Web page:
Effects of inter- and intra-specific competition on the growth rates of juvenile European barbel Barbus barbus used in the stock enhancement of UK fisheries

This source preferred by Josie Pegg and Robert Britton

Authors: Pegg, J. and Britton, J.R.

Journal: Fisheries Research

Volume: 112

Pages: 8-12

ISSN: 0165-7836

DOI: 10.1016/j.fishres.2011.08.003

Fish stocking can result in increased resource competition for coexisting species in receiving fisheries, with potential implications for the subsequent growth of individuals. The effects of increased exploitative competition for limited food resources were tested on the somatic growth of European barbel Barbus barbus (Linnaeus 1758). A substitutive–additive design was used, utilising common carp (Cyprinus carpio Linnaeus, 1758), tench (Tinca tinca Linnaeus, 1758) and B. barbus conspecifics. Additive treatments revealed that the growth of B. barbus was significantly suppressed following the introduction of C. carpio, with the magnitude of growth suppression directly proportional to increased density and biomass. The strength of this competition was, however, similar to that elicited by T. tinca at the same density, but at lower biomass, suggesting density was the important determinant of inter-specific competition strength and was independent of species. A substitutive treatment testing the effect of intraspecific competition revealed that when B. barbus was introduced at a similar density and biomass to C. carpio, there was no significant difference in the extent of the suppressed growth. There was no effect of the treatments on fish condition and coefficients of variation of the treatments suggested there was no establishment of hierarchies in any treatment, with growth rates consistent between individuals.

This data was imported from Scopus:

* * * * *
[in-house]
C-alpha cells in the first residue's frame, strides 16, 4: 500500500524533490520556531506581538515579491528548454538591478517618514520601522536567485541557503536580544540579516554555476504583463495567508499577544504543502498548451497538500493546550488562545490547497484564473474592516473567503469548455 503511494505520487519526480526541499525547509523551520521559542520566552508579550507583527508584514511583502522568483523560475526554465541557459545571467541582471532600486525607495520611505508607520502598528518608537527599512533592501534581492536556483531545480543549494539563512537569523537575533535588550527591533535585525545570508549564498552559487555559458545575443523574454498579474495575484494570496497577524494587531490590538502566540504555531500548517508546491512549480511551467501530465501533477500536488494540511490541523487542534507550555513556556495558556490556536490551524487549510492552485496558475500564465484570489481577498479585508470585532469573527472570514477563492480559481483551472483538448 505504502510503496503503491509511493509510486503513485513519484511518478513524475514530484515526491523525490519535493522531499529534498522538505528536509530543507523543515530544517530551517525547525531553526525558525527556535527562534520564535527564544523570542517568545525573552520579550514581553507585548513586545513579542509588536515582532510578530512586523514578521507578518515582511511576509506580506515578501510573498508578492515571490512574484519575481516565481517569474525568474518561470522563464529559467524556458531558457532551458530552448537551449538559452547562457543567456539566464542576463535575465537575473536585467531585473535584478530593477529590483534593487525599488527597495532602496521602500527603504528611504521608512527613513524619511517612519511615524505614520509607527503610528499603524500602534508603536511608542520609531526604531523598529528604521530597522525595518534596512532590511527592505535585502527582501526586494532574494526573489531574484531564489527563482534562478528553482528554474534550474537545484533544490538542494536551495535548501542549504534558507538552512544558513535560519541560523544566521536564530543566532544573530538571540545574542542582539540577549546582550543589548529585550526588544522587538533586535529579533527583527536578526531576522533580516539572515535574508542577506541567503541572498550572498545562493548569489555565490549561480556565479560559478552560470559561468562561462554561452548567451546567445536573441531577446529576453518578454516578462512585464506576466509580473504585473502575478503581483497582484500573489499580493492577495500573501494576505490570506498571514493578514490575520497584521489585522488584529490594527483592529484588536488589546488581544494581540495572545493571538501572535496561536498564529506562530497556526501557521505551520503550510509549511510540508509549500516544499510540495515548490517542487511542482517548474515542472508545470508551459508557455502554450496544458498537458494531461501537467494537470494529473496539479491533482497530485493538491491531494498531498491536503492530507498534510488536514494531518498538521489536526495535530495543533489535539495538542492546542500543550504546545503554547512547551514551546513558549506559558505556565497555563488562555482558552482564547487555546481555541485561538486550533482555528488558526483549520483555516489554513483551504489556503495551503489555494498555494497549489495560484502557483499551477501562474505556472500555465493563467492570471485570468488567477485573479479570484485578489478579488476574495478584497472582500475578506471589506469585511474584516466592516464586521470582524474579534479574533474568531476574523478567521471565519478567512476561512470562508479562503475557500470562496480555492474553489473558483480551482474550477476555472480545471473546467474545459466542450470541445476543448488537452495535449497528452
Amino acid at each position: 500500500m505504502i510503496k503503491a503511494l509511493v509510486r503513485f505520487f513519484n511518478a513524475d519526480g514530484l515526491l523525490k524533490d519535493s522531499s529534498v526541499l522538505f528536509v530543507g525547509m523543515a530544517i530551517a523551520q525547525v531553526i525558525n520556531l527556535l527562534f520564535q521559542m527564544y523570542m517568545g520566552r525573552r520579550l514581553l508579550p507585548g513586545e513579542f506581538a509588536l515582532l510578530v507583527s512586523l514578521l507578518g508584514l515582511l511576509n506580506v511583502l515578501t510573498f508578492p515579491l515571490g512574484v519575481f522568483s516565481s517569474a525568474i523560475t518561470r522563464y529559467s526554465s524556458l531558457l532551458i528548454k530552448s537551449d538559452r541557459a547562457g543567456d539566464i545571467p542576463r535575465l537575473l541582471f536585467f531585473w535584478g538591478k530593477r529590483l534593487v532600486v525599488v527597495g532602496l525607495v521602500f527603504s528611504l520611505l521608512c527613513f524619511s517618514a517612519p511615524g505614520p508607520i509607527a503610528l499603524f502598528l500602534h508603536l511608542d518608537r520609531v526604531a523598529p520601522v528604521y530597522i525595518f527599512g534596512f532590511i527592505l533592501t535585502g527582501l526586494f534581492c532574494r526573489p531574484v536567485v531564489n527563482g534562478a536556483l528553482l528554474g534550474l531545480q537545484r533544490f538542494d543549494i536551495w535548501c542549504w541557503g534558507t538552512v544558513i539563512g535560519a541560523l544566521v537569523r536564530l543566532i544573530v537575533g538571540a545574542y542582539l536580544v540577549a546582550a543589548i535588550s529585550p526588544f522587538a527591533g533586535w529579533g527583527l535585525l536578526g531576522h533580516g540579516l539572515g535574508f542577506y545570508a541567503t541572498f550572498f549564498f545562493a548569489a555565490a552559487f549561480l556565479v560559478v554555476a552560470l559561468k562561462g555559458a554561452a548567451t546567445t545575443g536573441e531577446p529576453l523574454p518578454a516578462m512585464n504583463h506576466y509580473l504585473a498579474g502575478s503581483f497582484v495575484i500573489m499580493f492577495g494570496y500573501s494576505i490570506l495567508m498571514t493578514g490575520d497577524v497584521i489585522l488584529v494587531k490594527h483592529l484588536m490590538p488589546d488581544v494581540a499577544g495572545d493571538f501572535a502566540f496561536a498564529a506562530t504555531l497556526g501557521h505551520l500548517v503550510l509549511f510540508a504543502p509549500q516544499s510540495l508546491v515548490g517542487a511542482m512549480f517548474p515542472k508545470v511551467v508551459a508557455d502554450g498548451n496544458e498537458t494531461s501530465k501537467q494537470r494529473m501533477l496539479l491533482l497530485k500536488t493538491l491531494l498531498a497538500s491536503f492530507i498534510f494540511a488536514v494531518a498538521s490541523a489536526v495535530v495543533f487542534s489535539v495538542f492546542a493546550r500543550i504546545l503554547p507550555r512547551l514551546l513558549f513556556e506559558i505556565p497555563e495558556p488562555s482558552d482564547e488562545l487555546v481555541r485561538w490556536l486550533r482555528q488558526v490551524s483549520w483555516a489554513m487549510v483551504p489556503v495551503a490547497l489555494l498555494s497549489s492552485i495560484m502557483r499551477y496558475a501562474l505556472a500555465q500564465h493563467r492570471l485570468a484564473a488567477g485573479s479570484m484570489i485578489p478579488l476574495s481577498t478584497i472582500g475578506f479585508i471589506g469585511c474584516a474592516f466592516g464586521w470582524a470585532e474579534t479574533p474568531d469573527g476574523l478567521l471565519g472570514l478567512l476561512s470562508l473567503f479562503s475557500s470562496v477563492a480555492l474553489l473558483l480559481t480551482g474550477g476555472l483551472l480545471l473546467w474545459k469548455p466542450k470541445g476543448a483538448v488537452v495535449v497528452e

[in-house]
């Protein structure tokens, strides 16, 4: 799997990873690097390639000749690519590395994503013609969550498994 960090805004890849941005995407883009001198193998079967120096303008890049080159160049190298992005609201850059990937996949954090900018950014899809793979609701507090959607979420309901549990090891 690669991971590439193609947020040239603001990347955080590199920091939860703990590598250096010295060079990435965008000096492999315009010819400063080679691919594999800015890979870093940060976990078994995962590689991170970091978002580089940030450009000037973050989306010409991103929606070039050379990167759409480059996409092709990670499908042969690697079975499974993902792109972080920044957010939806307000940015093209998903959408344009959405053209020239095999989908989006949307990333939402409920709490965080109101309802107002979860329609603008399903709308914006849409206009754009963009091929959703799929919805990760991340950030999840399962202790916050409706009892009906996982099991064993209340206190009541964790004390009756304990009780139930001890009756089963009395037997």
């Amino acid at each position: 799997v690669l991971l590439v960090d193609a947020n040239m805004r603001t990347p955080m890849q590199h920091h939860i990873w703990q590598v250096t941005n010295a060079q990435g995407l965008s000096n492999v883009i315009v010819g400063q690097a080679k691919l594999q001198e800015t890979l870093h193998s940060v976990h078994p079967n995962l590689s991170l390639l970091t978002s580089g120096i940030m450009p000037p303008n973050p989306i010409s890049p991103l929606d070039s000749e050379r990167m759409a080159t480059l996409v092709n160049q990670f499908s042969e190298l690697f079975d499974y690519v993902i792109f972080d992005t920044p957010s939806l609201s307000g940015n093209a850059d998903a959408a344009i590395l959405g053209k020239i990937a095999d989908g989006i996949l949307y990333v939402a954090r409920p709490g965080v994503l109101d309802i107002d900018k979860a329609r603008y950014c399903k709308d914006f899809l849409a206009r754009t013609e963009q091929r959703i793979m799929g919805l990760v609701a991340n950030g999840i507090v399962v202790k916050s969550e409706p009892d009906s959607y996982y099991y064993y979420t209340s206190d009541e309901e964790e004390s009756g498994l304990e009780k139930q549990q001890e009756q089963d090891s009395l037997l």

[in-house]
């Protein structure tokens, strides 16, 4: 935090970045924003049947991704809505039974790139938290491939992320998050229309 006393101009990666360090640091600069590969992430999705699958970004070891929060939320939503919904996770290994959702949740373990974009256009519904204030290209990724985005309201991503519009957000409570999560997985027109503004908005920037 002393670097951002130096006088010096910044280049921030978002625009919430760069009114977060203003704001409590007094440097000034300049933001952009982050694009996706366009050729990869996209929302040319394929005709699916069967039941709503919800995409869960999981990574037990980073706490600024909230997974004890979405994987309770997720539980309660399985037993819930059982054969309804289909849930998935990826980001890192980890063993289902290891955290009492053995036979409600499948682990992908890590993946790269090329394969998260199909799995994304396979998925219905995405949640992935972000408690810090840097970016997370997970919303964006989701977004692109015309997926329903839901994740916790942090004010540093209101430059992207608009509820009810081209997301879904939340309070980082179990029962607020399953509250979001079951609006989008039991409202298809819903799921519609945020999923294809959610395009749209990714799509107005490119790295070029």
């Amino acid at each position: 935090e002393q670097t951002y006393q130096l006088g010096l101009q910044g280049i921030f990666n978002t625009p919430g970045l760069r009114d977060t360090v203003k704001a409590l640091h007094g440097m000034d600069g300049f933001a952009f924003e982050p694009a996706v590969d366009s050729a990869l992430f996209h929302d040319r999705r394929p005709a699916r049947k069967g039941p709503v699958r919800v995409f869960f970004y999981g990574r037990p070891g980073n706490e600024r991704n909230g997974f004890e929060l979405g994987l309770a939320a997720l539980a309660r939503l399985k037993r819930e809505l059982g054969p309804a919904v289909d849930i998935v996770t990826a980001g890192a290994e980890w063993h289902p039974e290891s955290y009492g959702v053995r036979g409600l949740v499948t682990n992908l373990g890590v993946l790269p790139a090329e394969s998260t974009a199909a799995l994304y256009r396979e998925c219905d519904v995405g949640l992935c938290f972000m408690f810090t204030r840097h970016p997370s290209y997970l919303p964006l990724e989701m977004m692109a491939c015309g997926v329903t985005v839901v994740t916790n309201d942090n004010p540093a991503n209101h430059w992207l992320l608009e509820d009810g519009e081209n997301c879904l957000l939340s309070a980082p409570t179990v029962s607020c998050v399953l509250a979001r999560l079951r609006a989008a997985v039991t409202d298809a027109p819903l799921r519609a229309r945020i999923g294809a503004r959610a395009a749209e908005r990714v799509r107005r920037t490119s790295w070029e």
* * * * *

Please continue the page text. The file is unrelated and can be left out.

Authors: Pegg, J. and Britton, J.R.

Journal: Fisheries Research

Volume: 112

Issue: 1-2

Pages: 8-12

ISSN: 0165-7836

DOI: 10.1016/j.fishres.2011.08.003

Fish stocking can result in increased resource competition for coexisting species in receiving fisheries, with potential implications for the subsequent growth of individuals. The effects of increased exploitative competition for limited food resources were tested on the somatic growth of European barbel Barbus barbus (Linnaeus 1758). A substitutive-additive design was used, utilising common carp (Cyprinus carpio Linnaeus, 1758), tench (Tinca tinca Linnaeus, 1758) and B. barbus conspecifics. Additive treatments revealed that the growth of B. barbus was significantly suppressed following the introduction of C. carpio, with the magnitude of growth suppression directly proportional to increased density and biomass. The strength of this competition was, however, similar to that elicited by T. tinca at the same density, but at lower biomass, suggesting density was the important determinant of inter-specific competition strength and was independent of species. A substitutive treatment testing the effect of intraspecific competition revealed that when B. barbus was introduced at a similar density and biomass to C. carpio, there was no significant difference in the extent of the suppressed growth. There was no effect of the treatments on fish condition and coefficients of variation of the treatments suggested there was no establishment of hierarchies in any treatment, with growth rates consistent between individuals. © 2011 Elsevier B.V.

This data was imported from Web of Science (Lite):

Authors: Pegg, J. and Britton, J.R.

Journal: FISHERIES RESEARCH

Volume: 112

Issue: 1-2

Pages: 8-12

ISSN: 0165-7836

DOI: 10.1016/j.fishres.2011.08.003

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